Your life can’t be squandered – the fruit is always ripe Barry Magid April 30th 2022

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Here’s a story from the Blue Cliff Record, Case 69. Once upon a time there were three monks named Nan Ch’uan, Kuei Tsung, and Ma Ku who went on a pilgrimage to visit a famous master. At least he was famous then. Only Nan Ch’uan goes on to become famous as a cat killer. The others we don’t really know anything about. In any case when this is taking place, they’re still young monks, before any of them became teachers. When they stopped along the way, all of a sudden Nan Ch’uan draws a circle on the ground and says, If either of you can say something, we will go on. Kuei Tsung immediately just sat down in the middle of the circle. Ma Ku made a bow from the waist. Nan Ch’uan said, In that case, we won’t go.

Nan Ch’uan challenges them: Can you say something? It’s often put: Can you say a word of Zen? We might remember other stories in which monks are challenged that way. The famous one includes young Gutei, when he’s sitting by himself in a hermitage. An old nun comes by, walks around the hermitage three times, and says, If you can say a word of Zen, I’ll come in. Gutei just sits there tongue-tied, and she goes away, leaving him sitting feeling very foolish. All that sitting, and he couldn’t say a word of Zen.

In this story, Nan Ch’uan’s two companions respond quickly and spontaneously. He asks them to say something, but instead they do something. It’s not an uncommon response in Zen stories. Nan Ch’uan draws a big circle and Kuei Tsung just sits down in the middle of it. The circle is the Way, the circle is life as it is, so, well, just plop yourself down right in the middle of it. That’s where we are. Ma Ku bows from the waist. We need a note to tell us that monks typically bend in a full prostration. Bowing from the waist is what a nun did, so he’s doing something that is at best ironic or perhaps sarcastic, Oh, such a holy circle, I have to bow to it, and he bows to it in a way like a nun rather than a monk so it’s kind of a mocking gesture. But in any case, it’s an immediate and spontaneous response.

Nan Ch’uan says, Well, then we’re not going to go. You can take that in one of two ways. Either you could say he’s disapproving of them: I asked you to say something and neither of you said anything so we’re not going to go. Or you can take it to mean: Well done! If you can respond that quickly and appropriately, why do we need to go see some other teacher? Everything we need is right here.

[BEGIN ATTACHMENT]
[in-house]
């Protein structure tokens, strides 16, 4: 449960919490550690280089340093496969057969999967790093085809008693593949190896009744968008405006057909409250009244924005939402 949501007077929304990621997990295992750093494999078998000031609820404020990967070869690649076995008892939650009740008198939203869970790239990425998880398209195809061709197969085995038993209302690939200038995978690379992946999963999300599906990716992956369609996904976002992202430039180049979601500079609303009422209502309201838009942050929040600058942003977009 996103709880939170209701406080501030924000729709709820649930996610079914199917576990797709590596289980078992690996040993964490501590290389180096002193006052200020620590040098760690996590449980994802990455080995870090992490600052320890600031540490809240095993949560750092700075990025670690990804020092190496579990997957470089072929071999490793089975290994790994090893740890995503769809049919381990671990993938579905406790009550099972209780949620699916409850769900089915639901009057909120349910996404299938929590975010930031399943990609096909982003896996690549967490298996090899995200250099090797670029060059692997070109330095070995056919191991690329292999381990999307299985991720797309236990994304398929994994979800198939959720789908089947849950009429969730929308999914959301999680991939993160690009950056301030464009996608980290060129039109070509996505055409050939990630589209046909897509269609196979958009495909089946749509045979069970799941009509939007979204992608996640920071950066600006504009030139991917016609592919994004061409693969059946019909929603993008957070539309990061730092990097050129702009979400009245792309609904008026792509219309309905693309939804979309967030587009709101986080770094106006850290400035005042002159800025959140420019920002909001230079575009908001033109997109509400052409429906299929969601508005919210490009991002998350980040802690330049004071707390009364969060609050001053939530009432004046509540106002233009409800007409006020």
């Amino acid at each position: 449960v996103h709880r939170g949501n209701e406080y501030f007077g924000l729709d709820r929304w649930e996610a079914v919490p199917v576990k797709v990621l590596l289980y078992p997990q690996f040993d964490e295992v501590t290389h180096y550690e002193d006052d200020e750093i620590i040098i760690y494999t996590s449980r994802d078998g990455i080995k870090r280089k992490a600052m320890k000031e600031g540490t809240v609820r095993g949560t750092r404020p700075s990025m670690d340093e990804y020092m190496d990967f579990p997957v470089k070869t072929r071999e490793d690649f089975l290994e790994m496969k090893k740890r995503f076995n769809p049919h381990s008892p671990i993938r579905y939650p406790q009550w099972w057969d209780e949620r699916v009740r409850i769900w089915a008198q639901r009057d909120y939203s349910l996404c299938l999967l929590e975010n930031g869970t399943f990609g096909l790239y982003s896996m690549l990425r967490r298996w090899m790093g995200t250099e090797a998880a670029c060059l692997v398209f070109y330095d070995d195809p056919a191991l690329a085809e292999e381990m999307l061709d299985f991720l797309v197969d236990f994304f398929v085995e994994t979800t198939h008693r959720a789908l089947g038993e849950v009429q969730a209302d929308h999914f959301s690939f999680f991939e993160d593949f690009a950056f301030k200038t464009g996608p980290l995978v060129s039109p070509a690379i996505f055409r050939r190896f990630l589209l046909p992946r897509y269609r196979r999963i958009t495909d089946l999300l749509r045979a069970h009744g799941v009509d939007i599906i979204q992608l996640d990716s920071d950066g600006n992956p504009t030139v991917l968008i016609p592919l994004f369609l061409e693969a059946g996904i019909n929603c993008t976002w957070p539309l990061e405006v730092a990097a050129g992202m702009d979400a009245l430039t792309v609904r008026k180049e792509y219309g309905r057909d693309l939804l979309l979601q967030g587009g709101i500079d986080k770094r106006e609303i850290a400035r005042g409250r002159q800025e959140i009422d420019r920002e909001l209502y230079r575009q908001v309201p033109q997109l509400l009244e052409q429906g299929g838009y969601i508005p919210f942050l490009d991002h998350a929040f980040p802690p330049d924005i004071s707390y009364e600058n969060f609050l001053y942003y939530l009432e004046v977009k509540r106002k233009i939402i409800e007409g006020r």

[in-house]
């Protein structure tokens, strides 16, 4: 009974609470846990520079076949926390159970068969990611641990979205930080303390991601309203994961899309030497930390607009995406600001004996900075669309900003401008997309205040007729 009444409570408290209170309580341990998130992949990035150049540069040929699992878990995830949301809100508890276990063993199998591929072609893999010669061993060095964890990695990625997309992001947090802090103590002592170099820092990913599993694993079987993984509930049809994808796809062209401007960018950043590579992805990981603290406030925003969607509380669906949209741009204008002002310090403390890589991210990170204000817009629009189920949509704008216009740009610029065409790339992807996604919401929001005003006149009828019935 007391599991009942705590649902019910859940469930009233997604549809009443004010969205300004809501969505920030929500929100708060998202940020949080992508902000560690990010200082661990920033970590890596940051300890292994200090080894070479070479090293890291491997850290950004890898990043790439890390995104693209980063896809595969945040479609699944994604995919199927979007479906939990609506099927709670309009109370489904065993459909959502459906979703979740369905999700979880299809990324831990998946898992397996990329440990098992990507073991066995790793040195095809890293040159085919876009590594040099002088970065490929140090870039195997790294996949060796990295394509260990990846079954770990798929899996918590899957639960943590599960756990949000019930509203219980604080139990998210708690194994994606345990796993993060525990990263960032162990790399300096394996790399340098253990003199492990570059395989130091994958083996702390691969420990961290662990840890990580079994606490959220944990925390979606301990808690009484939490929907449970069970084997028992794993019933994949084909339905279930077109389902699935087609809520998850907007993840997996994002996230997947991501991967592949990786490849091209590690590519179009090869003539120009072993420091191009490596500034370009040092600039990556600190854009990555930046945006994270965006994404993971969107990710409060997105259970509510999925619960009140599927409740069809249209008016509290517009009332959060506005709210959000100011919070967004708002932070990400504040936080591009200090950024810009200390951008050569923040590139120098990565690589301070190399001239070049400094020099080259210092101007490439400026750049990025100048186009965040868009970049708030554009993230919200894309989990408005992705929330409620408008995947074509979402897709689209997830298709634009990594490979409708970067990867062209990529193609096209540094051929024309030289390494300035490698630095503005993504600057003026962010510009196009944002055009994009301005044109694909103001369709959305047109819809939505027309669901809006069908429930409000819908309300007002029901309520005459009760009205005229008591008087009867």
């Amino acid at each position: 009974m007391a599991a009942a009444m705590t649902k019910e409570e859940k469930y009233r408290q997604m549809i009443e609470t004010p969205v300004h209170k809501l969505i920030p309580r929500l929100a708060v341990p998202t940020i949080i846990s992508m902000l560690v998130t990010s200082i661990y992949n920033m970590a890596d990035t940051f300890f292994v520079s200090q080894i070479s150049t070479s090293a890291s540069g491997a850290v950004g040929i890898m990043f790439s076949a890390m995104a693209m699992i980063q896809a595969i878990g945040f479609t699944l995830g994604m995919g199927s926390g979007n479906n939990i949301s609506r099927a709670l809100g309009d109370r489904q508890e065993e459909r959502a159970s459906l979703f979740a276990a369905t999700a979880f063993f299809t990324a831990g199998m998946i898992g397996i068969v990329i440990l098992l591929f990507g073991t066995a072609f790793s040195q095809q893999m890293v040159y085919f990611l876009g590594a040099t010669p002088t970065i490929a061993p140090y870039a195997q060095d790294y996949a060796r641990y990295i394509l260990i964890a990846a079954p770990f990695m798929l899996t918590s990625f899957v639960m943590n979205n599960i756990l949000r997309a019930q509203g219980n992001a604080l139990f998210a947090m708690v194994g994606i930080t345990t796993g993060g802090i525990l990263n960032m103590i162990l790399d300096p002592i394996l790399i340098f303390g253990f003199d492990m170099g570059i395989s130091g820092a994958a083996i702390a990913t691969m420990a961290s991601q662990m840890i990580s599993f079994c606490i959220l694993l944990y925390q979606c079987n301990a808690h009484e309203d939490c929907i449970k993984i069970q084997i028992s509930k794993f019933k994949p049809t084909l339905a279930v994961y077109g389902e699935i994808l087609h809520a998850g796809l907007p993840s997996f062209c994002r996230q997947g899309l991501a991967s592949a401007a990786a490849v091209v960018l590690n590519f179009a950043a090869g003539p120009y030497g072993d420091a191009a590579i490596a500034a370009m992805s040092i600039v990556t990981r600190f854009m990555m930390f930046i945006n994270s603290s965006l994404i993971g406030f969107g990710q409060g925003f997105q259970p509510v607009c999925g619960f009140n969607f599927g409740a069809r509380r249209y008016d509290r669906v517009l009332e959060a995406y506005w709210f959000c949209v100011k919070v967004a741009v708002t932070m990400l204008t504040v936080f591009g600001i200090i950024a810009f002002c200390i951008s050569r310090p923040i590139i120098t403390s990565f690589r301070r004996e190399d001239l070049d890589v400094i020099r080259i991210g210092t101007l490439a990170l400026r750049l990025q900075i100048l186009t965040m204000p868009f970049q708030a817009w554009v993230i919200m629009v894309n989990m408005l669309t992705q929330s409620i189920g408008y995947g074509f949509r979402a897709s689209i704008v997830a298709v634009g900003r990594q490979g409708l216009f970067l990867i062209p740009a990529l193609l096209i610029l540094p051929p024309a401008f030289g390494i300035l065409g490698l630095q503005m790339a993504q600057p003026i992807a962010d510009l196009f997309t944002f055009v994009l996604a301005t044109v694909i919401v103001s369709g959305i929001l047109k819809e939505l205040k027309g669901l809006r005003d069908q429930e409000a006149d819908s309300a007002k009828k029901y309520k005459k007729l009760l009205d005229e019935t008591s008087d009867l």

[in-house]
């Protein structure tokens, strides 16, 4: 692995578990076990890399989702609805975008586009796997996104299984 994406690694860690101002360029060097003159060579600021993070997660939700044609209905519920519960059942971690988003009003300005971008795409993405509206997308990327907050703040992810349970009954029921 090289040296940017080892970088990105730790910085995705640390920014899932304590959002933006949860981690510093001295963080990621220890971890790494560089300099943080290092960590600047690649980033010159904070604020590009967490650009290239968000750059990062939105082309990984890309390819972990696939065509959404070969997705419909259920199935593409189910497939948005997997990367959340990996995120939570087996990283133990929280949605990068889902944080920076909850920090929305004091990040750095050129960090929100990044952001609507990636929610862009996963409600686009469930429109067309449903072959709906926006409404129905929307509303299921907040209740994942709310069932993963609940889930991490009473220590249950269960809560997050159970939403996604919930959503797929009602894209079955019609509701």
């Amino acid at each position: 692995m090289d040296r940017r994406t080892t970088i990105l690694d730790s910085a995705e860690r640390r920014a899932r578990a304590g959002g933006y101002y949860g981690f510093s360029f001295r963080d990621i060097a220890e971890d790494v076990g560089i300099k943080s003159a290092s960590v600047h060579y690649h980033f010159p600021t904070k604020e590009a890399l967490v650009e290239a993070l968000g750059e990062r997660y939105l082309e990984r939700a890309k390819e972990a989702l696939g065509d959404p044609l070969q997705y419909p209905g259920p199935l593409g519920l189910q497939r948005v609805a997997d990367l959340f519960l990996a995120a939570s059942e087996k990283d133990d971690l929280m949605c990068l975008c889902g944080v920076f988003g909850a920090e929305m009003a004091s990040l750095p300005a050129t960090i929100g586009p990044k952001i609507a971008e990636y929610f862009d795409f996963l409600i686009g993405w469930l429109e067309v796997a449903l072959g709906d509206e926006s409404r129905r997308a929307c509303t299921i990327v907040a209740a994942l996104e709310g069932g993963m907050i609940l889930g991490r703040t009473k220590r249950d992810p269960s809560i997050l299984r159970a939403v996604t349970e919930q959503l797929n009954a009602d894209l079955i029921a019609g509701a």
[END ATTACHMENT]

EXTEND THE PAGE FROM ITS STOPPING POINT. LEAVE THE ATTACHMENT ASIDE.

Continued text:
The challenge to say something, or to say a word of Zen, immediately puts us in a spotlight, where it seems like we’re supposed to do something special, when really we are only called on to be ourselves, to do something ordinary. When a nun visited Gutei in his hermitage, all he had to do was politely invite her in for tea. He didn’t have to find some special word of Zen that only a monk would know. He just had to realize this ordinary mind was the way. A polite invitation would be just fine. In his sitting, he was very comfortable just sitting alone in deep meditation, but he didn’t know how to respond to another person. He’d mastered the inside but got all tongue-tied when challenged by somebody else.

Often students today have the opposite problem. They can be very assured and masterful in their everyday life, very accomplished, used to having their way and knowing what they’re doing. But when they sit down in silence and have to confront their own mind, it may be the most uncontrollable thing they’ve ever encountered. Sitting still and sitting quietly for a half hour let alone for a whole day might get them all entangled and embarrassed and tongue-tied, not knowing how to just sit there.